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Unit information: Charles Dickens in 2020/21

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Unit name Charles Dickens
Unit code ENGL39020
Credit points 20
Level of study H/6
Teaching block(s) Teaching Block 2 (weeks 13 - 24)
Unit director Dr. James
Open unit status Not open
Pre-requisites

None

Co-requisites

None

School/department Department of English
Faculty Faculty of Arts

Description

Dickens has been regarded as both a crowd-pleasing sensationalist and a highly sophisticated literary innovator. This unit seeks to put these and other definitions of the author to the test. Among the topics for exploration will be: character, caricature and psychology; violence and criminality; comedy and grotesquery; supernaturalism; sexuality; social critique. Through the study of several full novels, along with extracts, short stories and some of Dickens's journalism, this unit will allow students to explore the diverse qualities of one of English Literature's finest and most distinctive writers. Preconceptions about both the Dickensian oeuvre and Victorian fiction will be challenged and complicated. Attention will be paid to character construction, narrative method, the social and political concerns of the novels, the evocation of scene and the rhetoric of sentiment. In particular, an appreciation of the overt fictitiousness of Dickens's narrative mode will inform the enquiry into his methods of composition and help to elucidate the author's subsequent mixed reception. The unit will suit students with an appetite for reading some long novels; registered students will be asked to read at least one of these (Bleak House) before the teaching begins.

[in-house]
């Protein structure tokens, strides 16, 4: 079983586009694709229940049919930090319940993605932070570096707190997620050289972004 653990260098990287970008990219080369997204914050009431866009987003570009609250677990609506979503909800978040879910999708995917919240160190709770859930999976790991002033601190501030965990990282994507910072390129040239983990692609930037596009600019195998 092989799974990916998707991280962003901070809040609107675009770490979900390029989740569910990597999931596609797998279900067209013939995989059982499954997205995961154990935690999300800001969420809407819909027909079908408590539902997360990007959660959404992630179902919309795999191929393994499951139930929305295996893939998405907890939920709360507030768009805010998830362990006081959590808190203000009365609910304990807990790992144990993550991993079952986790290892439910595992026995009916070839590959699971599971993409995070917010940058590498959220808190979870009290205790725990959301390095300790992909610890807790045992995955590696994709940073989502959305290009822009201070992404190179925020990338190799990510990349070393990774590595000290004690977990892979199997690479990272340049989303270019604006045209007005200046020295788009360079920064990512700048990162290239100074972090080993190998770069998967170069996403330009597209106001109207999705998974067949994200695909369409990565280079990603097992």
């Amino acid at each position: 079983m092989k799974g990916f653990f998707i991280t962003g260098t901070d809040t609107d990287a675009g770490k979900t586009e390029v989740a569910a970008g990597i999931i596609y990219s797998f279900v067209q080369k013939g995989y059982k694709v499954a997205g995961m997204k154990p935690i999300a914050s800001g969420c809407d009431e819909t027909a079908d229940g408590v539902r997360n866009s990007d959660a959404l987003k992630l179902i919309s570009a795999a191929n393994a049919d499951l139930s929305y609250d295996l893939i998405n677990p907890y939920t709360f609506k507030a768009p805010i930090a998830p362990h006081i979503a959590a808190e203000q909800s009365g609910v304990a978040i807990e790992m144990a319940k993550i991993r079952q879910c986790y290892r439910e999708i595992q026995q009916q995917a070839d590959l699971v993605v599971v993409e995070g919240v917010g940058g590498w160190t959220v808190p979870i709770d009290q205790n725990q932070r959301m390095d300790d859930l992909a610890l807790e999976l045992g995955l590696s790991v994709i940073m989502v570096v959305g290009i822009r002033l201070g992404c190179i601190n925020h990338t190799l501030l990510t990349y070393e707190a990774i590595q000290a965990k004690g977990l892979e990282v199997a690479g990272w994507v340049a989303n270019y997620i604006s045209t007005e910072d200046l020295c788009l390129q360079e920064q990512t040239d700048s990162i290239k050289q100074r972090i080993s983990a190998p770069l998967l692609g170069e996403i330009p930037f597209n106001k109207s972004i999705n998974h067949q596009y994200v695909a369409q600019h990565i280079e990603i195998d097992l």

Students will be given the opportunity to submit a draft or outline of their final, summative essay of up to 1,500 words and to receive feedback on this.

Intended learning outcomes

On successful completion of this unit students will have:

  1. developed an understanding of the literary, cultural and socio-political contexts of Dickens's novels;
  2. gained knowledge of the range and diversity of Dickens's writings, of his importance as a literary innovator and of some of the central concerns and issues that recur in his novels;
  3. developed in-depth knowledge of selected works by means of close textual analysis and by engagement with various critical perspectives;
  4. demonstrated the ability to identify and evaluate pertinent evidence in order to illustrate/demonstrate a cogent argument;
  5. strengthened their skills in argumentation and academic writing.

Teaching details

Teaching will involve asynchronous and synchronous elements, including group discussion, research and writing activities, and peer dialogue. Students are expected to engage with the reading and participate fully with the weekly tasks and topics. Learning will be further supported through the opportunity for individual consultation.

Assessment Details

  • 1 x 3500 word essay (100%) [ILOs 1-5]

Reading and References

Indicative Texts:

  • Bleak House (1852-53), ed. Nicola Bradbury (Penguin Classics)
  • Hard Times (1854), ed. by Kate Flint (Penguin Classics)
  • Great Expectations (1860-61), ed. Charlotte Mitchell (Penguin Classics)
  • Our Mutual Friend (1864-65), ed. Adrian Poole (Penguin Classics)
  • Selected Short Fiction, ed. by Deborah A. Thomas (Penguin Classics)

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